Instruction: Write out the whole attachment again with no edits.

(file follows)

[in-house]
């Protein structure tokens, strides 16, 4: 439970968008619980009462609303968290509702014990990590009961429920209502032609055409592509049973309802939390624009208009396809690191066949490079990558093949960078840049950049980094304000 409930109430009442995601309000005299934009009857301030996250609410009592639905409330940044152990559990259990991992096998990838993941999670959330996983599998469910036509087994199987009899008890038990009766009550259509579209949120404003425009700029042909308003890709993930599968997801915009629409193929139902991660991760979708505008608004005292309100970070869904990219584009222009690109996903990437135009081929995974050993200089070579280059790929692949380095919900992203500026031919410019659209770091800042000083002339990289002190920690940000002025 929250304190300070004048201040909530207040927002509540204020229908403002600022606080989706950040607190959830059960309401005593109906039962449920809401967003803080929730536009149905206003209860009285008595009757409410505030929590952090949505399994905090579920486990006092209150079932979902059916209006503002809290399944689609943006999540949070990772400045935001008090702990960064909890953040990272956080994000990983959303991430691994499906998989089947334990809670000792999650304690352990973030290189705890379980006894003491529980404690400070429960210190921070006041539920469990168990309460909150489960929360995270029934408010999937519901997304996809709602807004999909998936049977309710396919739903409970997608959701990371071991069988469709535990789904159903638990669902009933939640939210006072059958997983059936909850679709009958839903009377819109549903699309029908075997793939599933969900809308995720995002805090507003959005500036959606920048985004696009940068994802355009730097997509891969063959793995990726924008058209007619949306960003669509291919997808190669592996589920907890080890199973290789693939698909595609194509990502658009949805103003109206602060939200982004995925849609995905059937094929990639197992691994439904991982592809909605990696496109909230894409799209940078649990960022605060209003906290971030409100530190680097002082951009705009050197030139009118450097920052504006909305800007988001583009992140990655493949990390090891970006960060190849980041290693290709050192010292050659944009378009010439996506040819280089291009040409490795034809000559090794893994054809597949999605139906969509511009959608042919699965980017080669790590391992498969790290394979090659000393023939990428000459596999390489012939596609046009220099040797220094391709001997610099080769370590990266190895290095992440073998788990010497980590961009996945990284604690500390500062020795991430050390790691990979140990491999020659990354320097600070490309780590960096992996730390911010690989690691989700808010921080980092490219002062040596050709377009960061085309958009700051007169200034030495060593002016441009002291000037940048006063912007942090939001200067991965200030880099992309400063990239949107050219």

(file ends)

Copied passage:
[in-house]
């Protein structure tokens, strides 16, 4: 439970968008619980009462609303968290509702014990990590009961429920209502032609055409592509049973309802939390624009208009396809690191066949490079990558093949960078840049950049980094304000 409930109430009442995601309000005299934009009857301030996250609410009592639905409330940044152990559990259990991992096998990838993941999670959330996983599998469910036509087994199987009899008890038990009766009550259509579209949120404003425009700029042909308003890709993930599968997801915009629409193929139902991660991760979708505008608004005292309100970070869904990219584009222009690109996903990437135009081929995974050993200089070579280059790929692949380095919900992203500026031919410019659209770091800042000083002339990289002190920690940000002025 929250304190300070004048201040909530207040927002509540204020229908403002600022606080989706950040607190959830059960309401005593109906039962449920809401967003803080929730536009149905206003209860009285008595009757409410505030929590952090949505399994905090579920486990006092209150079932979902059916209006503002809290399944689609943006999540949070990772400045935001008090702990960064909890953040990272956080994000990983959303991430691994499906998989089947334990809670000792999650304690352990973030290189705890379980006894003491529980404690400070429960210190921070006041539920469990168990309460909150489960929360995270029934408010999937519901997304996809709602807004999909998936049977309710396919739903409970997608959701990371071991069988469709535990789904159903638990669902009933939640939210006072059958997983059936909850679709009958839903009377819109549903699309029908075997793939599933969900809308995720995002805090507003959005500036959606920048985004696009940068994802355009730097997509891969063959793995990726924008058209007619949306960003669509291919997808190669592996589920907890080890199973290789693939698909595609194509990502658009949805103003109206602060939200982004995925849609995905059937094929990639197992691994439904991982592809909605990696496109909230894409799209940078649990960022605060209003906290971030409100530190680097002082951009705009050197030139009118450097920052504006909305800007988001583009992140990655493949990390090891970006960060190849980041290693290709050192010292050659944009378009010439996506040819280089291009040409490795034809000559090794893994054809597949999605139906969509511009959608042919699965980017080669790590391992498969790290394979090659000393023939990428000459596999390489012939596609046009220099040797220094391709001997610099080769370590990266190895290095992440073998788990010497980590961009996945990284604690500390500062020795991430050390790691990979140990491999020659990354320097600070490309780590960096992996730390911010690989690691989700808010921080980092490219002062040596050709377009960061085309958009700051007169200034030495060593002016441009002291000037940048006063912007942090939001200067991965200030880099992309400063990239949107050219």